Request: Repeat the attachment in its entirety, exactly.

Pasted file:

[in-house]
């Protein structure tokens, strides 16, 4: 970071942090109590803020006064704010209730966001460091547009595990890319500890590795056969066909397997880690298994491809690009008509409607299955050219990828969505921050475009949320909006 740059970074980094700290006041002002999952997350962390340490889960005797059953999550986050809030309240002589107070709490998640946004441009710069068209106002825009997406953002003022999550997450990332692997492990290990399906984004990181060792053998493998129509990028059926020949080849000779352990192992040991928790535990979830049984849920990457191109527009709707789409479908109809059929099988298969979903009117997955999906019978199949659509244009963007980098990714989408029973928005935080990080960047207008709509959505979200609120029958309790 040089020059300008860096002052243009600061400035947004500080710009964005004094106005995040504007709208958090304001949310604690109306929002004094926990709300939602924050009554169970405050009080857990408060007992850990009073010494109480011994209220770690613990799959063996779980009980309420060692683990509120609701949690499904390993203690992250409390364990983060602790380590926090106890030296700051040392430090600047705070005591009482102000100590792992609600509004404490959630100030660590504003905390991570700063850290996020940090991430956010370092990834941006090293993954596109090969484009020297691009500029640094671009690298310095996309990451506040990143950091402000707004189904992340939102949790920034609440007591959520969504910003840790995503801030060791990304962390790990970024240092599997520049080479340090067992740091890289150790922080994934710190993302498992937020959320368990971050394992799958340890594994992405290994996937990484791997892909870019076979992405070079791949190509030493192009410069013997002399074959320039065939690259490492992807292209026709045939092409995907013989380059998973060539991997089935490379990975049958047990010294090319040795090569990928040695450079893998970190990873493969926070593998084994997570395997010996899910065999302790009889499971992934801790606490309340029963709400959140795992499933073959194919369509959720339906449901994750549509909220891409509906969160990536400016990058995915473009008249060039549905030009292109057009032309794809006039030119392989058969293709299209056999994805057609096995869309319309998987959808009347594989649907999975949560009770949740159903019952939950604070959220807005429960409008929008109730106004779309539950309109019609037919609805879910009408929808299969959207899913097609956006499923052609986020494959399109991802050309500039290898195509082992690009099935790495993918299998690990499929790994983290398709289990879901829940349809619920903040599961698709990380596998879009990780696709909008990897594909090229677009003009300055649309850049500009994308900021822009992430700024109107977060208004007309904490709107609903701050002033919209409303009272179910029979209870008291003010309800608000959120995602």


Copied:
[in-house]
């Protein structure tokens, strides 16, 4: 970071942090109590803020006064704010209730966001460091547009595990890319500890590795056969066909397997880690298994491809690009008509409607299955050219990828969505921050475009949320909006 740059970074980094700290006041002002999952997350962390340490889960005797059953999550986050809030309240002589107070709490998640946004441009710069068209106002825009997406953002003022999550997450990332692997492990290990399906984004990181060792053998493998129509990028059926020949080849000779352990192992040991928790535990979830049984849920990457191109527009709707789409479908109809059929099988298969979903009117997955999906019978199949659509244009963007980098990714989408029973928005935080990080960047207008709509959505979200609120029958309790 040089020059300008860096002052243009600061400035947004500080710009964005004094106005995040504007709208958090304001949310604690109306929002004094926990709300939602924050009554169970405050009080857990408060007992850990009073010494109480011994209220770690613990799959063996779980009980309420060692683990509120609701949690499904390993203690992250409390364990983060602790380590926090106890030296700051040392430090600047705070005591009482102000100590792992609600509004404490959630100030660590504003905390991570700063850290996020940090991430956010370092990834941006090293993954596109090969484009020297691009500029640094671009690298310095996309990451506040990143950091402000707004189904992340939102949790920034609440007591959520969504910003840790995503801030060791990304962390790990970024240092599997520049080479340090067992740091890289150790922080994934710190993302498992937020959320368990971050394992799958340890594994992405290994996937990484791997892909870019076979992405070079791949190509030493192009410069013997002399074959320039065939690259490492992807292209026709045939092409995907013989380059998973060539991997089935490379990975049958047990010294090319040795090569990928040695450079893998970190990873493969926070593998084994997570395997010996899910065999302790009889499971992934801790606490309340029963709400959140795992499933073959194919369509959720339906449901994750549509909220891409509906969160990536400016990058995915473009008249060039549905030009292109057009032309794809006039030119392989058969293709299209056999994805057609096995869309319309998987959808009347594989649907999975949560009770949740159903019952939950604070959220807005429960409008929008109730106004779309539950309109019609037919609805879910009408929808299969959207899913097609956006499923052609986020494959399109991802050309500039290898195509082992690009099935790495993918299998690990499929790994983290398709289990879901829940349809619920903040599961698709990380596998879009990780696709909008990897594909090229677009003009300055649309850049500009994308900021822009992430700024109107977060208004007309904490709107609903701050002033919209409303009272179910029979209870008291003010309800608000959120995602």